Experiment with a few different networks and measure the results to find the right ones to continue with. You can run a test by posting the same ad in various formats on different websites.
Once you see which two perform the best for you with regard to your campaign goals, focus on optimizing your ad campaigns (targeting, content, creative) for the best results.
How to Run an Effective Native Advertising Campaign
While we firmly believe native advertising is a worthwhile strategy for gaining new leads and expanding your business’ reach, there are ways to increase your likelihood of success.
Make it authentic
Brandon Keenen, senior director at BuzzFeed EMEA, says that “the secret to good native advertising is really being authentic and keeping things real.”
Create content that engages readers by telling a story or teaching a concept. Brandon adds “connecting through knowledge, through emotion, through happiness, through sadness through all those human emotions and through identity — that’s an important way to communicate.”
Make it valuable
Native advertising doesn’t work if the value only moves in one direction. That is, your sponsored content has to benefit more than just your brand. Whether the content is entertaining, such as the colorful corn advertorial, or informative, like Microsoft’s sponsored AI post, the point is to make your content blend in with the pieces a reader already loves on a site.
You can boost the value of your content by adding multi-media or shareable components, such as adding a well-planned video.
Make it relevant
Creating an advertorial that resonates with your target audience depends on two pieces of the puzzle; the content and the placement.
Pertinent content creation depends on your understanding of your audience, as well as a clear objective for the piece. On the other hand, placement is important too.
Find a few different publications and social media sites, and compare their reach to the cost. This will help you decide which native advertising networks to use.
Make It Measurable and Repeatable
Oftentimes, publishers and platforms will provide advertisers with a ton of metrics geared at painting a full picture of how a campaign is performing. However, not all metrics matter for every campaign. It is wise to decide what success looks like before you launch your native ad campaign by setting specific goals and stating which metrics are the ones that matter the most.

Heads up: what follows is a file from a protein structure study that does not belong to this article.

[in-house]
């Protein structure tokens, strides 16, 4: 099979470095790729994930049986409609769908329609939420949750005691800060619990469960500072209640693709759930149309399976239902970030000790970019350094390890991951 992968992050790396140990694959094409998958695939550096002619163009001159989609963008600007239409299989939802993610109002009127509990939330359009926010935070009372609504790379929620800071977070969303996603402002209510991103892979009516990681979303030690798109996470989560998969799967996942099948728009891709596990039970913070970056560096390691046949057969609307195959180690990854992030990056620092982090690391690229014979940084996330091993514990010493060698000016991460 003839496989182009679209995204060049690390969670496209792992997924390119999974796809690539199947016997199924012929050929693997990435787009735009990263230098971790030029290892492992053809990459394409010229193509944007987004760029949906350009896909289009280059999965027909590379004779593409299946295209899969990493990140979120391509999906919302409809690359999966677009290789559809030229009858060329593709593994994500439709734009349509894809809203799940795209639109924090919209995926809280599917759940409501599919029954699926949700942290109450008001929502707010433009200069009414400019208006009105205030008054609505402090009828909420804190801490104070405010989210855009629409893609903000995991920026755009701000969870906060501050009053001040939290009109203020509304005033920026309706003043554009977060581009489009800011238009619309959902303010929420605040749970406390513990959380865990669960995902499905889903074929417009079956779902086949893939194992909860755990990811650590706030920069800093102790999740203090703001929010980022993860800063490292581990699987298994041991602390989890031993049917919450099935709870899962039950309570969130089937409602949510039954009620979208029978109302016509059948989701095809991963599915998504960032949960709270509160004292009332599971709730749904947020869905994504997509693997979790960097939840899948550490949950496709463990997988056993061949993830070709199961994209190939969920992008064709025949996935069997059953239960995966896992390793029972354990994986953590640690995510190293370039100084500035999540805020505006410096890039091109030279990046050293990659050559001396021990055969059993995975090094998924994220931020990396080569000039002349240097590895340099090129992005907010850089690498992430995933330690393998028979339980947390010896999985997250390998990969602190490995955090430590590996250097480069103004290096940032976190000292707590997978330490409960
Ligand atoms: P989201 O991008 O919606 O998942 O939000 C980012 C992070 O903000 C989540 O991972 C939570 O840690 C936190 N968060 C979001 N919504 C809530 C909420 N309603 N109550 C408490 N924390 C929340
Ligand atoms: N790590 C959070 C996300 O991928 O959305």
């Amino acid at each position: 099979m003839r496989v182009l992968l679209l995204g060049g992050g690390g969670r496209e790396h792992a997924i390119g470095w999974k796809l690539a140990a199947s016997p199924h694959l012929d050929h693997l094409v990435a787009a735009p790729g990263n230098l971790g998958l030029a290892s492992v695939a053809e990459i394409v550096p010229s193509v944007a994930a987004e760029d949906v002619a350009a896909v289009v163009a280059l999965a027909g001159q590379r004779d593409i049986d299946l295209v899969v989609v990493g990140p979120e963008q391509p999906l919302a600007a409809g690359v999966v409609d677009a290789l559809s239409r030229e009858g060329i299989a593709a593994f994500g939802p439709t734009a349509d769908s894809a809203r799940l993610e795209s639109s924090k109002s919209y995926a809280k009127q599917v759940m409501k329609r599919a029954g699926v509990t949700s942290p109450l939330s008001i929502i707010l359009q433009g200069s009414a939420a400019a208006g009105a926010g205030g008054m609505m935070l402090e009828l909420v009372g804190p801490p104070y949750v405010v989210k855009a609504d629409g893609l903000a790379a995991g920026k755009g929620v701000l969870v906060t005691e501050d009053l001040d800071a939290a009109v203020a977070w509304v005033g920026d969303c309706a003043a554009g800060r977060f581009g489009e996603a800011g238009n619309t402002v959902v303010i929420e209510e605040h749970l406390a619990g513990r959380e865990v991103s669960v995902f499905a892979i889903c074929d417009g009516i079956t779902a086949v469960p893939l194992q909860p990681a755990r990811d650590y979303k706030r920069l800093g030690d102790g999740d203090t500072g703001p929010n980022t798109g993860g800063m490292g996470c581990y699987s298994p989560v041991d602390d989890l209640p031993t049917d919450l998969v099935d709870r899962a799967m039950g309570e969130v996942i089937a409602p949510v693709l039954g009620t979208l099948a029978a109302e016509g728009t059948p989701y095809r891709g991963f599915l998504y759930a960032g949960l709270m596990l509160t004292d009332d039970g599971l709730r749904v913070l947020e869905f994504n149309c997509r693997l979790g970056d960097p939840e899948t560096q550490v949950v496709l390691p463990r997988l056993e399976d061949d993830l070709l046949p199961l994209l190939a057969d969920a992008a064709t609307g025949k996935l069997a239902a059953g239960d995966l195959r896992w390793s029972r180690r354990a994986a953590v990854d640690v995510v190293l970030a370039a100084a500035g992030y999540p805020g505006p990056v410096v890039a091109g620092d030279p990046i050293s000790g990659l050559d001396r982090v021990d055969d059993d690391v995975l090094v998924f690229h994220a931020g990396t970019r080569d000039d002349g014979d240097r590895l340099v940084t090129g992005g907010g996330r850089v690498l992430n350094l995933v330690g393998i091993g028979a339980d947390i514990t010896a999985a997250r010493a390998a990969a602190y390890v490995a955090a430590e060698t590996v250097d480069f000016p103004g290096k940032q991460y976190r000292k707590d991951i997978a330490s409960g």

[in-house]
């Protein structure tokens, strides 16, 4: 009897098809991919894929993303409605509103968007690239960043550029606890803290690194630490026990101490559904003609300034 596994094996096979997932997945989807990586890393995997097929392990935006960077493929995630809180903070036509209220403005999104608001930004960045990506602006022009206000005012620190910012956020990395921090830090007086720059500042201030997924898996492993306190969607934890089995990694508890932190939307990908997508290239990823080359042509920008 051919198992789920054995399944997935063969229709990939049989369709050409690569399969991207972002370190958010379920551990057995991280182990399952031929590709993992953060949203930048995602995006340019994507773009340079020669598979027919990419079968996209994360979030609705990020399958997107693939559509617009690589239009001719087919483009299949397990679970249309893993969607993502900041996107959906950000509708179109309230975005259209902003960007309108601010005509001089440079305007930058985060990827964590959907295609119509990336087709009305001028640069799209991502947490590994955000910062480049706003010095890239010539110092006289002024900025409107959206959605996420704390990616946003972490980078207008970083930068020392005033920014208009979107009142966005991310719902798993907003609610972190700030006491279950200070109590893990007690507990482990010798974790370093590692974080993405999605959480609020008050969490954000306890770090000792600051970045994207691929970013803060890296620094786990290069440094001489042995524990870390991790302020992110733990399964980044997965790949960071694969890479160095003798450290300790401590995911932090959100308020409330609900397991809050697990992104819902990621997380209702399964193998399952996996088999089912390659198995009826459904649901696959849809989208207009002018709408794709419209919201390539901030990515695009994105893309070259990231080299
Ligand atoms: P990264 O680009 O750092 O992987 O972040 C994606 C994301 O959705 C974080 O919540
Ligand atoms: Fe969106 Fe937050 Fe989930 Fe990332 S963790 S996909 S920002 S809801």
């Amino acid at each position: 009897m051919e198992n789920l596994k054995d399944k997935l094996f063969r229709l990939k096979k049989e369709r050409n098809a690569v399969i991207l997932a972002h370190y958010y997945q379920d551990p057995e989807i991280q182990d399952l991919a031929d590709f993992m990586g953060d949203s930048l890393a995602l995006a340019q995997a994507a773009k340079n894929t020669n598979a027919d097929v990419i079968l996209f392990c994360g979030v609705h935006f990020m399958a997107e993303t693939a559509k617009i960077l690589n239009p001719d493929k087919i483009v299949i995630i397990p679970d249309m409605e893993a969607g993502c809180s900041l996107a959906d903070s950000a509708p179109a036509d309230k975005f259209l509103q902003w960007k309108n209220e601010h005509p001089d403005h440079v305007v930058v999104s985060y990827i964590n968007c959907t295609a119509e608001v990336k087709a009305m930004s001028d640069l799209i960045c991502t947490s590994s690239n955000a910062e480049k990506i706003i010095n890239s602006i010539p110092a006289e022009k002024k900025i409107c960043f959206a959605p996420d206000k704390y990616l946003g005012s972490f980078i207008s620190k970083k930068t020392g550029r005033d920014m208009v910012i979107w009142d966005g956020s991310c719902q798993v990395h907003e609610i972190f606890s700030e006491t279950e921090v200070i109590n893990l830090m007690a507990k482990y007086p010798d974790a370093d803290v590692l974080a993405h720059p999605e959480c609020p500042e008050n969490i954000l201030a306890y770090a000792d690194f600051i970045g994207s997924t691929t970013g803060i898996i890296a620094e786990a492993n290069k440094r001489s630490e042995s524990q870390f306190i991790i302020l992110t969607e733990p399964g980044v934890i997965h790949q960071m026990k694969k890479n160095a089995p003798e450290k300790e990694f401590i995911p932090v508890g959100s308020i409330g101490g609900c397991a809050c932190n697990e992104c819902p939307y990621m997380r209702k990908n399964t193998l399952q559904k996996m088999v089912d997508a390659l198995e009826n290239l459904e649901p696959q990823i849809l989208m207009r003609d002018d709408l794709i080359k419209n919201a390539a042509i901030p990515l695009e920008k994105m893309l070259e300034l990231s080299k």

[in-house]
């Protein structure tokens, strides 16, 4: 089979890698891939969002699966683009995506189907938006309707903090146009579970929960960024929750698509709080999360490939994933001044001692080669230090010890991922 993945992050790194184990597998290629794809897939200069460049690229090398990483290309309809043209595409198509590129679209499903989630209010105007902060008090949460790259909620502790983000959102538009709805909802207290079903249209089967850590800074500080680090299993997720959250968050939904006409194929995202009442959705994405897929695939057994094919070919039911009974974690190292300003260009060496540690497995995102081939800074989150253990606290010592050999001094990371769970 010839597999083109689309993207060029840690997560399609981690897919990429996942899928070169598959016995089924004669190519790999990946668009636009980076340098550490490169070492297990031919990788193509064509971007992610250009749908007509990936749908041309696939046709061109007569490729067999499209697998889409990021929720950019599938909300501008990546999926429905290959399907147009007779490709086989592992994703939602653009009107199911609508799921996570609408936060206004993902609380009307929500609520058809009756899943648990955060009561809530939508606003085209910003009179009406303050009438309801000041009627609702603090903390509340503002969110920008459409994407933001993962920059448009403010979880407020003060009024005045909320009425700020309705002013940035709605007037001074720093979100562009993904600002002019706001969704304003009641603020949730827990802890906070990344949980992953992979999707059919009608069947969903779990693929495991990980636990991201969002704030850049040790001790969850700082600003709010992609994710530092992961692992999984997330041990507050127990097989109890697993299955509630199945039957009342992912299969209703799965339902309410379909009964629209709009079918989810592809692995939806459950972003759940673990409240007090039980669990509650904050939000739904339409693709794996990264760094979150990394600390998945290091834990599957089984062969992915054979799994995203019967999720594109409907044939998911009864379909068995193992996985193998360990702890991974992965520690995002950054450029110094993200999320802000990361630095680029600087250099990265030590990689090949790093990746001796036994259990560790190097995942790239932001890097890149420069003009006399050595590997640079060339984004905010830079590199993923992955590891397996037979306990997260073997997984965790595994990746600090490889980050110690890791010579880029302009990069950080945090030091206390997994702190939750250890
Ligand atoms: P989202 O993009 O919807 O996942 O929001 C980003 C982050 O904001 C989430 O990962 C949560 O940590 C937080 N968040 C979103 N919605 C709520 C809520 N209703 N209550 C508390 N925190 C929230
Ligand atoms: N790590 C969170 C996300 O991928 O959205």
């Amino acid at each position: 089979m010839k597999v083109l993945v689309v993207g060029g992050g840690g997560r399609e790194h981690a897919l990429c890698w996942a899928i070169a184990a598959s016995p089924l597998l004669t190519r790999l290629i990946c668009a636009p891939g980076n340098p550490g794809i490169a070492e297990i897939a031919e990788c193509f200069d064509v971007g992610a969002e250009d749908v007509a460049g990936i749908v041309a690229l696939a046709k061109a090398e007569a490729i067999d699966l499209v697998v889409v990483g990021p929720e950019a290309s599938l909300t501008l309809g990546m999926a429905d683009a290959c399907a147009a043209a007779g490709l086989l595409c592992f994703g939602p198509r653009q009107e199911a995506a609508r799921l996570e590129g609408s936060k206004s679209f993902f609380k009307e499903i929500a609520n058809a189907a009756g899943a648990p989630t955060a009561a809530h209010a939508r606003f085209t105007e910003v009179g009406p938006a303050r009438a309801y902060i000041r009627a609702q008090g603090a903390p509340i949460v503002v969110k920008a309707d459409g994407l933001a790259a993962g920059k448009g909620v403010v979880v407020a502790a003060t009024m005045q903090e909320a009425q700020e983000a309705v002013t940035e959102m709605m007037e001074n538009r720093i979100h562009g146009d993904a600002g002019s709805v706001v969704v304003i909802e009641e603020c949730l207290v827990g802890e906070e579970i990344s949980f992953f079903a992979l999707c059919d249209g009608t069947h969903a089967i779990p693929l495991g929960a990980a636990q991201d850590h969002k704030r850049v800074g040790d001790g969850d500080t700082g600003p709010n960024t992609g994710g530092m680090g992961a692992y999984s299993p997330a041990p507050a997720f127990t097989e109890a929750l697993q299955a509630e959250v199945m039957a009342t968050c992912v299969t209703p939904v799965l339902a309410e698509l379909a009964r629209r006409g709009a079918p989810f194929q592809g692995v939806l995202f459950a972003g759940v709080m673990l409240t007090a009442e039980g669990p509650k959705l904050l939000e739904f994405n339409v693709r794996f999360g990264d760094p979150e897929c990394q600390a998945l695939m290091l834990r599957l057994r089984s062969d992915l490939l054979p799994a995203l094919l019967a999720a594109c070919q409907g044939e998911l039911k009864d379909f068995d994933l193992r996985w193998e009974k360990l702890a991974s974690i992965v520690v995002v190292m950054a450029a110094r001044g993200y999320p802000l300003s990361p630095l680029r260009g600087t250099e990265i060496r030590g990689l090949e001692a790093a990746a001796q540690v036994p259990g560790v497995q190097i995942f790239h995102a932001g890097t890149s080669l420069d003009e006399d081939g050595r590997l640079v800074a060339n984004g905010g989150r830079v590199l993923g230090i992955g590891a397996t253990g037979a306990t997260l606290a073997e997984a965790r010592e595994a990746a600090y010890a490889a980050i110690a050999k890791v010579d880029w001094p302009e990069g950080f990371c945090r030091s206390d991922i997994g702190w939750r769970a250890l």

Unlike traditional banner advertising, where the tracking is fairly straight-forward (a user clicks the image and is directed to another website, thus creating an easy to measure path from view to conversion), native editorials rely on more subtle metrics to prove success.
Typically in native advertising, the main metrics to measure fall into three categories:
- Share of Voice (also known as “SOV”), which is defined as “A brand’s share of the total advertising dollars or impressions for a product or commodity classification.” (WARC: Source)
- Engagement which can include softer, harder to measure metrics like scroll depth and time on page.
- Conversion which might refer to a link click or form fill.
Here are some additional metrics that relate to native advertising and can help you evaluate the performance of your campaigns:
- Time on page
- Pages per session
Native Advertising as Part of Your Content Marketing Strategy: Final Thoughts
Sometimes, researching, creating and publishing rock-solid content is not enough for a brand to succeed.
In today’s digital landscape, you’ll need to execute additional strategies to not only stand out from the noise but capture the right audience you want. With an average CTR of 1% for many industries, every business and marketer should be baking native advertising into their overall content marketing strategy.
Paid advertisements amplify your content marketing to achieve a myriad of benefits from increased traffic to higher sharing and engagement to ultimately more sales and conversions.
Native advertising is becoming more and more popular, so you’ll want to get in on the action.
Let us help you tell your story. Reach out to learn more: